Linda joined PAN in winter 2011, bringing nearly a decade of organizing experience with environmental and economic justice issues. Before PAN, Linda's environmental work focused on protecting endangered ecosystems through marketplace campaigns with ForestEthics. Linda is also a co-founder of the nationwide Hand in Hand — the domestic employers association, which seeks to create fair working conditions for domestic workers.
Judy was PAN's Executive Director from June 2012 through May 2017. Since 1981, she has worked as a grant maker, a program manager, a consultant and a trainer for social justice groups all over the country. Previous employers include National People's Action, Amnesty International USA, the Funding Exchange, the Crossroads Fund, the Community Resource Exchange and the Center for Community Change. She was a consultant with the Grantsmanship Center and the Women of Color Fundraising Institute, among other organizations.
Devika grew up on a small farm in Northern India where her parents continue to grow most of their own food using traditional ecological farming practices. Upon moving to the U.S. she was appalled and mobilized as she learned about food waste, and the health and livelihood harms inherent in our global agricultural system. As a student, Devika organized and led campus workers' rights and ecological sustainability initiatives, helping to build strong multi-racial alliances around these and other social and environmental justice campaigns.
Clint had over 20 years experience as a network technician, webmaster and consultant, specializing in Mac systems, prior to joining PAN in 2006. He served as network coordinator for Vista College in Berkeley, consultant to the advertising and publishing industries, and as webmaster, network administrator, and a contributing writer at macHOME magazine. Clint maintains PAN’s computing systems, network, cloud computing and telecommunications services.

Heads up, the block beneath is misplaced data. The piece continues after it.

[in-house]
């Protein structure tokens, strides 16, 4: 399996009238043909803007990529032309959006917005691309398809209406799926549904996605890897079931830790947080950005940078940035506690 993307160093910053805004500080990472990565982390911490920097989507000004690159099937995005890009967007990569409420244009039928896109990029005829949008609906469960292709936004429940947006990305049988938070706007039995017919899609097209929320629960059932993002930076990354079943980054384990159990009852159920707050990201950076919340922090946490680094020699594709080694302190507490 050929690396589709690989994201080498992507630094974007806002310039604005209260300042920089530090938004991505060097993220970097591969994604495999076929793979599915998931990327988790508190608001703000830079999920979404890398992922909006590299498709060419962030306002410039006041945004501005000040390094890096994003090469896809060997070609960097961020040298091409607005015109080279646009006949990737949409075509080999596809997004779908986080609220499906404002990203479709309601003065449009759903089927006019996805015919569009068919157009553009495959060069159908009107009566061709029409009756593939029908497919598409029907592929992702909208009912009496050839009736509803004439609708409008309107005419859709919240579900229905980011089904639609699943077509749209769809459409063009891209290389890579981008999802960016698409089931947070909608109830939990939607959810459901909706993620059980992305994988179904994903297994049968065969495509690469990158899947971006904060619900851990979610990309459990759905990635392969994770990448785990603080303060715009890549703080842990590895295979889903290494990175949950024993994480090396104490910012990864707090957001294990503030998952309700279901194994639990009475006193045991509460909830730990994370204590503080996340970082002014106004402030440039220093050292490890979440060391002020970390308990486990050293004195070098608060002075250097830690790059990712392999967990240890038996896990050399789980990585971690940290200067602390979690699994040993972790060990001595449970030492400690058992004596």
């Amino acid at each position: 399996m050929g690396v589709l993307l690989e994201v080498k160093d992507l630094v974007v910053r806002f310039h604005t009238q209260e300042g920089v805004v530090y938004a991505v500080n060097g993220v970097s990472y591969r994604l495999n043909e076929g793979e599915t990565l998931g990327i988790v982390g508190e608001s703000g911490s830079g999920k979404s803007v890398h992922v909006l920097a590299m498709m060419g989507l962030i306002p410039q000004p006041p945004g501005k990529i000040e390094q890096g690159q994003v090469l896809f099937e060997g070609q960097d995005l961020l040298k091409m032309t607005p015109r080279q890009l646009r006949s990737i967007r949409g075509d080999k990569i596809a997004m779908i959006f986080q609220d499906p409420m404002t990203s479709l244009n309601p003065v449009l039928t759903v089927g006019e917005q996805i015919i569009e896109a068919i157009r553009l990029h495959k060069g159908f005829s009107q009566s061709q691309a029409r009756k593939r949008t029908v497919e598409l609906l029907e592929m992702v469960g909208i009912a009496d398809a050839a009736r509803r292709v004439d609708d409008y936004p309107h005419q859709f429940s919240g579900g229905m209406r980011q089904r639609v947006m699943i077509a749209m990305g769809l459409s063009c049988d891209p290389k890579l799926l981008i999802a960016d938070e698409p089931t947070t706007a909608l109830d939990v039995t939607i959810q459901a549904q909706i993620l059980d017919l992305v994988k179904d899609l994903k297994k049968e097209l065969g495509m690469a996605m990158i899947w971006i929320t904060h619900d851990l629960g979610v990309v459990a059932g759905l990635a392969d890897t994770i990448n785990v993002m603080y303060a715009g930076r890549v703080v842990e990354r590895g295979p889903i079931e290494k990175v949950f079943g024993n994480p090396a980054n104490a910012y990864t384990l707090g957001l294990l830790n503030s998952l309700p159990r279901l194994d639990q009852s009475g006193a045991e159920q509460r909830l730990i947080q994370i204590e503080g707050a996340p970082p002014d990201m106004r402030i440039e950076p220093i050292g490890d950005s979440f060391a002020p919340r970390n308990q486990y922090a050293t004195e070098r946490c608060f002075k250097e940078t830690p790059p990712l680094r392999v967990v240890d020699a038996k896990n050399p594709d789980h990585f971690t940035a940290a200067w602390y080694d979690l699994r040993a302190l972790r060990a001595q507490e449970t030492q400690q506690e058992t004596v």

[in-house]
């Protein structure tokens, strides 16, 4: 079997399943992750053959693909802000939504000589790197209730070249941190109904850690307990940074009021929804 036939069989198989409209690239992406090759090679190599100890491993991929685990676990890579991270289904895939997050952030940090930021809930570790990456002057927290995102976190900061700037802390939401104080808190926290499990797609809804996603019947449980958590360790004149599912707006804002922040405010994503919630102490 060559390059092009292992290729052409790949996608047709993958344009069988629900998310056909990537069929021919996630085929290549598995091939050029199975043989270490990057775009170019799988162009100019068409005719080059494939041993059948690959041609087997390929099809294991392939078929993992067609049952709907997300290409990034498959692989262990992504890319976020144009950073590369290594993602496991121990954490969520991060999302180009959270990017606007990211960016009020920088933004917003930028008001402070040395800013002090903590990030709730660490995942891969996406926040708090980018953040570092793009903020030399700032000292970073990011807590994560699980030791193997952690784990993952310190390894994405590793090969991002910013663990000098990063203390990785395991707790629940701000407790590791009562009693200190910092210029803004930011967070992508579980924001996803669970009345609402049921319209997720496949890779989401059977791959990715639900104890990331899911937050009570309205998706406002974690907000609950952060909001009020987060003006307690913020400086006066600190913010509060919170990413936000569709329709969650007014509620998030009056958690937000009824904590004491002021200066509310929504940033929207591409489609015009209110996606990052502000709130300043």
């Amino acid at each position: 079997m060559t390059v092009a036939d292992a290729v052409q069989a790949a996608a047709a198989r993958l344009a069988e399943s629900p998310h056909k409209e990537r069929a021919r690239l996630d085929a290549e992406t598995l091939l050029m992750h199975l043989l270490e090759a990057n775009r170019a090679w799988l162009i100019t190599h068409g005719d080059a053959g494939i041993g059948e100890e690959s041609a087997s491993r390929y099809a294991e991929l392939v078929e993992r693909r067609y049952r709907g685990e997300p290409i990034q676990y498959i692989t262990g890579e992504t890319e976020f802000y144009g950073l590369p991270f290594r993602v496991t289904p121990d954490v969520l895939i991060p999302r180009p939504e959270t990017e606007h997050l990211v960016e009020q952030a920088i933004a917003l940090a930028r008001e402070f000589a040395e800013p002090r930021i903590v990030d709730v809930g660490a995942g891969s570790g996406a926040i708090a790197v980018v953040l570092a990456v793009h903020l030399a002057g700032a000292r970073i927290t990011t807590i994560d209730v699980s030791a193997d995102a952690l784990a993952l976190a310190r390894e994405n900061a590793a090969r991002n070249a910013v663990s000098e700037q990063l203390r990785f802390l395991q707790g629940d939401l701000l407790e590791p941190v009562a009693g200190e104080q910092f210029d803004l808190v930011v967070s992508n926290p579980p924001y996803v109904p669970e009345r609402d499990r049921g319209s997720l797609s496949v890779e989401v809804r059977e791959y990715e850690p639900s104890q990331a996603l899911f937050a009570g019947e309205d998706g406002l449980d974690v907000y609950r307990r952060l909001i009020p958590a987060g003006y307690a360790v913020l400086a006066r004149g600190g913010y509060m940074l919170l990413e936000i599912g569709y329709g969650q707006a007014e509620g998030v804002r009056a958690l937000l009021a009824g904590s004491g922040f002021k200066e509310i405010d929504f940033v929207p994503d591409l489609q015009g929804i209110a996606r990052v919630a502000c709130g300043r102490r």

Medha has 16 years experience in urban design, environmental protection, international development and social justice work in India, the UK, and in the U.S. Before moving to the U.S., Medha worked on environmental conflict and justice issues in India and the UK, focusing on low income urban and peri-urban communities. At PAN North America, Medha leads a team focused on international and domestic pesticide campaigns, and is the coordinator of PAN International’s Working Group on Pesticides and Corporations. Medha has written for academic as well as NGO publications.
Before joining PAN in 2011, Sara spent four years working with a public opinion research firm helping to craft winning communications and campaign strategies for progressive candidates and ballot measures. She has written about policy and environmental issues for several outlets, including YES! Magazine and Earth Island Journal. During graduate school, her studies focused on environmental journalism and effective uses of media for social change, culminating in a multi-media Master’s thesis on food politics and the corporatization of our food systems.
From bee-friendly farming to protecting children from pesticide drift to GMO labeling, statehouses are stepping up for a healthier food system.
When it comes to pesticide policy, preemption is a key hurdle to progress in communities across the country.
In the first study of its kind, researchers have linked pesticide residues on food with poor semen quality. The new study adds to a growing body of evidence tying very low-level chemical exposures with reproductive and other health harms.
Scientists from Harvard University's School of Public Health found that men who ate fruits and vegetables with higher levels of pesticide residues had fewer normal sperm and a lower sperm count than men who ate produce with lower residue levels.
Each year at the end of March we join partners across the country celebrating National Farmworker Awareness Week, a nationwide event honoring farmworkers and their families. The celebration culminates today, on Cesar Chavez Day.
A week set aside to raise awareness about the more than two million workers who plant, tend and harvest our food is a wonderful opportunity. This year, we invite you to explore — and share — the great resources below as National Farmworker Awareness Week (#NFAW) wraps up.